Better nutrition for a growing population is a major challenge of our time. In order to provide a healthy and sustainable diet for all, it is necessary to have a clear and accurate picture of current agricultural food systems. By improving standards for collecting and measuring data and developing innovative methodologies for evaluating agriculture and food systems, scientists will be able to build a robust evidence base which in turn will guide actions to improve nutrition. To that end, NRI has recently been awarded two research grants, both of which are looking to develop innovative methodologies and tools for capturing and measuring data, leading to more effective interventions to improve nutrition.
The projects come under the research initiative known as ‘IMMANA’ or ‘Innovative Metrics and Methods for Agriculture and Nutrition Actions’, funded with UK Aid from the UK government through the Department for International Development (DFID) and coordinated by the Leverhulme Centre for Integrative Research on Agriculture and Health (LCIRAH). Further details of the projects are presented below:
Pioneering estimates of nutritional losses, from harvest to market
Approximately one third of all food is lost or wasted. The first step in reducing these losses is to measure them as accurately as possible, usually by formulating loss estimates along the value chain, as a food crop travels from harvest to market. NRI has substantial experience in postharvest losses, and the ‘Nutri-P-Loss’ project, led by Dr. Aurélie Bechoff, Food and Nutrition Specialist at NRI, aims to add to this experience by developing a robust methodology to measure nutritional losses throughout the postharvest value chain. “This is the first methodology in the field to do this,” says Dr Bechoff. “We hope it will lead to more efficient strategies for preventing postharvest loss by increasing awareness about the nutritional loss that accompanies the physical loss of food.”
Focussing on crops including cowpeas and nutritionally improved varieties of biofortified sweet potato and protein-rich maize, the project will look specifically at the loss of key macro and micronutrients. The project will work alongside APHLIS, the African Postharvest Losses Information System, created in 2010 by NRI and partners. It is a scientific model producing calculated estimates of postharvest losses of food crops across sub-Saharan Africa. Through APHLIS+, a project led by Dr Bruno Tran (AfricaRice and NRI), a new and improved version of the information system is being developed, covering more crops and types of data, including nutritional loss.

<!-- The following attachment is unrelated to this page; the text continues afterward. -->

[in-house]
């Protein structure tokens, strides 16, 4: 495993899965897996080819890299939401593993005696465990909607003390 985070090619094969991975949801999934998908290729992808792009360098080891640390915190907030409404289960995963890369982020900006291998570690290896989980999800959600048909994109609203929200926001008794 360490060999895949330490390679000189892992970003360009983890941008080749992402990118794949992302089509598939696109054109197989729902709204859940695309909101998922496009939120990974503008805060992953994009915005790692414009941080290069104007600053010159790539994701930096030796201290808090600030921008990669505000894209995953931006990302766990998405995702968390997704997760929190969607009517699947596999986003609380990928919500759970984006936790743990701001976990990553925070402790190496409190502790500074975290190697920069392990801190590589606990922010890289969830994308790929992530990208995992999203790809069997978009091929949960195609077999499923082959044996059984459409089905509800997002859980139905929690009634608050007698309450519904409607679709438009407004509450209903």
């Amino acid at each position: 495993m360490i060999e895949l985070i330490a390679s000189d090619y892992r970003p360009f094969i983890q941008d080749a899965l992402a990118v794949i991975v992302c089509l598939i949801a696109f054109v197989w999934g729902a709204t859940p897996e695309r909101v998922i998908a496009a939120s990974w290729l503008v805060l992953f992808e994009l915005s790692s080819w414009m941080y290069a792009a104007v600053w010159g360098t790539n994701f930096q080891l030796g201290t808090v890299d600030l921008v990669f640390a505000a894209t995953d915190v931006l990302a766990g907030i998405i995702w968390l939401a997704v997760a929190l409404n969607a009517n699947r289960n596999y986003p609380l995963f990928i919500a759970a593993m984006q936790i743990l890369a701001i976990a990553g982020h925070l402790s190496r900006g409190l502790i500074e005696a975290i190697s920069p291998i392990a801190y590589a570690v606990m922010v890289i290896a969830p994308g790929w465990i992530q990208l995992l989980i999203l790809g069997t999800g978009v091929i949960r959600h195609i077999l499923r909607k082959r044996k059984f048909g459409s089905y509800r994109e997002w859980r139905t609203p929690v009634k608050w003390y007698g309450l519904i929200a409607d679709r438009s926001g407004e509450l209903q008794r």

NRI is working on the Nutri-P-Loss project in partnership with scientists from the University of Zimbabwe, the National Agricultural Research Laboratories in Kawanda, Uganda (NARL), the International Potato Center (CIP), and Purdue University and Iowa State University in the United States. A project launch meeting took place at CIP, Nairobi from 26–27th January this year.
Agriculture and nutrition projects aim to improve the lives of poor people across the developing world; but not all projects have positive impacts. Projects can have positive or negative effects on the nutrition of women and young children, depending on factors such as how they affect women’s workloads and on women’s abilities to access and utilise nutritious foods.
To evaluate the impacts of these projects, and to ultimately improve them in the future, it is necessary to collect accurate data. The IMMANA project led by Dr Kate Wellard, Principal Research Fellow in Natural Resource Management and Innovations at NRI, will look specifically at data collection on women’s time use and maternal and infant dietary practices. NRI colleagues working on the project include Lora Forsythe, Senior Research Fellow in Gender and Livelihoods, and Jan Priebe, Research Fellow in ICTs for Agriculture.
Traditional methods for collecting and assessing data on these topics often rely on the woman’s recall of the previous day or longer, which can be prone to error and bias. The project led by Dr Wellard aims to assess the effectiveness of two digital tools for measuring lifestyle and dietary data: a life-logging GPS-linked wearable camera that will capture in-situ behaviours as they occur in context, and a computerised interactive voice response diary that will enable respondents to provide short but frequent descriptions of their activities and food consumption, several times throughout the day in response to automated calls on a mobile phone.
“If these tools are successful,” says Dr Wellard, “they can be used to more accurately evaluate the impact of nutrition-sensitive interventions in agriculture projects. Such information is critical to ensure these interventions have a positive impact on maternal and infant wellbeing.”
NRI is working on this project in collaboration with The Africa Innovations Institute (AfrII) based in Uganda, and the London School of Hygiene and Tropical Medicine (LSHTM), UK.